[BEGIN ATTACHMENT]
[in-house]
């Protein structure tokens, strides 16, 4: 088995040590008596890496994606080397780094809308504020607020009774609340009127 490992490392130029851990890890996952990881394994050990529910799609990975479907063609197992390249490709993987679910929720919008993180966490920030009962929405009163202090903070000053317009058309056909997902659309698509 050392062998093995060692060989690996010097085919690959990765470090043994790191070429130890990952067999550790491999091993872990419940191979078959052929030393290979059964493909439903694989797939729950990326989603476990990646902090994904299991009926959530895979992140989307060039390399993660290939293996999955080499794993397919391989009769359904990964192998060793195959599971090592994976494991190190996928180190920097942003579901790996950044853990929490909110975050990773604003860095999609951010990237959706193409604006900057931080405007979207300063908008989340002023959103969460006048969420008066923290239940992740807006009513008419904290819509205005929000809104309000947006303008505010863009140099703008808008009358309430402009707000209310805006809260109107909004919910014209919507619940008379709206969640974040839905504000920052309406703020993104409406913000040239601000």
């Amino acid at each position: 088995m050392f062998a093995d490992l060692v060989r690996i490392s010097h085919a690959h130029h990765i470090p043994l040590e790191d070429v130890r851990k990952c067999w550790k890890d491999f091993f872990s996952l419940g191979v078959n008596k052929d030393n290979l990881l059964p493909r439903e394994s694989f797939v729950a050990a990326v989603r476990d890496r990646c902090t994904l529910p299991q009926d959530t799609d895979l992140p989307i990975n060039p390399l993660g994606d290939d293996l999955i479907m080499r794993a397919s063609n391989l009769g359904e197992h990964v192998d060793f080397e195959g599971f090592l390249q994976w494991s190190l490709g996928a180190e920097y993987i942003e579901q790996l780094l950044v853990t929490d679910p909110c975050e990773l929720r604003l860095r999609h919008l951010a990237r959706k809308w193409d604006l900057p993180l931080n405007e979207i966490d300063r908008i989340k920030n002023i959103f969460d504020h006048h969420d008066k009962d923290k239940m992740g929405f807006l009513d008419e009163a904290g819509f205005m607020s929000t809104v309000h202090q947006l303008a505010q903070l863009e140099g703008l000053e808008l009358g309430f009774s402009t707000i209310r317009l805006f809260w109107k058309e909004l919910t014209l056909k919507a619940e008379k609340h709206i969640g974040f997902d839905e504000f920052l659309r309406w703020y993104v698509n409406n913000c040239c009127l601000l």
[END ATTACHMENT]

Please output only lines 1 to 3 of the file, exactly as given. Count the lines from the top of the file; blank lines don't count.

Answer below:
[in-house]
């Protein structure tokens, strides 16, 4: 088995040590008596890496994606080397780094809308504020607020009774609340009127 490992490392130029851990890890996952990881394994050990529910799609990975479907063609197992390249490709993987679910929720919008993180966490920030009962929405009163202090903070000053317009058309056909997902659309698509 050392062998093995060692060989690996010097085919690959990765470090043994790191070429130890990952067999550790491999091993872990419940191979078959052929030393290979059964493909439903694989797939729950990326989603476990990646902090994904299991009926959530895979992140989307060039390399993660290939293996999955080499794993397919391989009769359904990964192998060793195959599971090592994976494991190190996928180190920097942003579901790996950044853990929490909110975050990773604003860095999609951010990237959706193409604006900057931080405007979207300063908008989340002023959103969460006048969420008066923290239940992740807006009513008419904290819509205005929000809104309000947006303008505010863009140099703008808008009358309430402009707000209310805006809260109107909004919910014209919507619940008379709206969640974040839905504000920052309406703020993104409406913000040239601000």
């Amino acid at each position: 088995m050392f062998a093995d490992l060692v060989r690996i490392s010097h085919a690959h130029h990765i470090p043994l040590e790191d070429v130890r851990k990952c067999w550790k890890d491999f091993f872990s996952l419940g191979v078959n008596k052929d030393n290979l990881l059964p493909r439903e394994s694989f797939v729950a050990a990326v989603r476990d890496r990646c902090t994904l529910p299991q009926d959530t799609d895979l992140p989307i990975n060039p390399l993660g994606d290939d293996l999955i479907m080499r794993a397919s063609n391989l009769g359904e197992h990964v192998d060793f080397e195959g599971f090592l390249q994976w494991s190190l490709g996928a180190e920097y993987i942003e579901q790996l780094l950044v853990t929490d679910p909110c975050e990773l929720r604003l860095r999609h919008l951010a990237r959706k809308w193409d604006l900057p993180l931080n405007e979207i966490d300063r908008i989340k920030n002023i959103f969460d504020h006048h969420d008066k009962d923290k239940m992740g929405f807006l009513d008419e009163a904290g819509f205005m607020s929000t809104v309000h202090q947006l303008a505010q903070l863009e140099g703008l000053e808008l009358g309430f009774s402009t707000i209310r317009l805006f809260w109107k058309e909004l919910t014209l056909k919507a619940e008379k609340h709206i969640g974040f997902d839905e504000f920052l659309r309406w703020y993104v698509n409406n913000c040239c009127l601000l």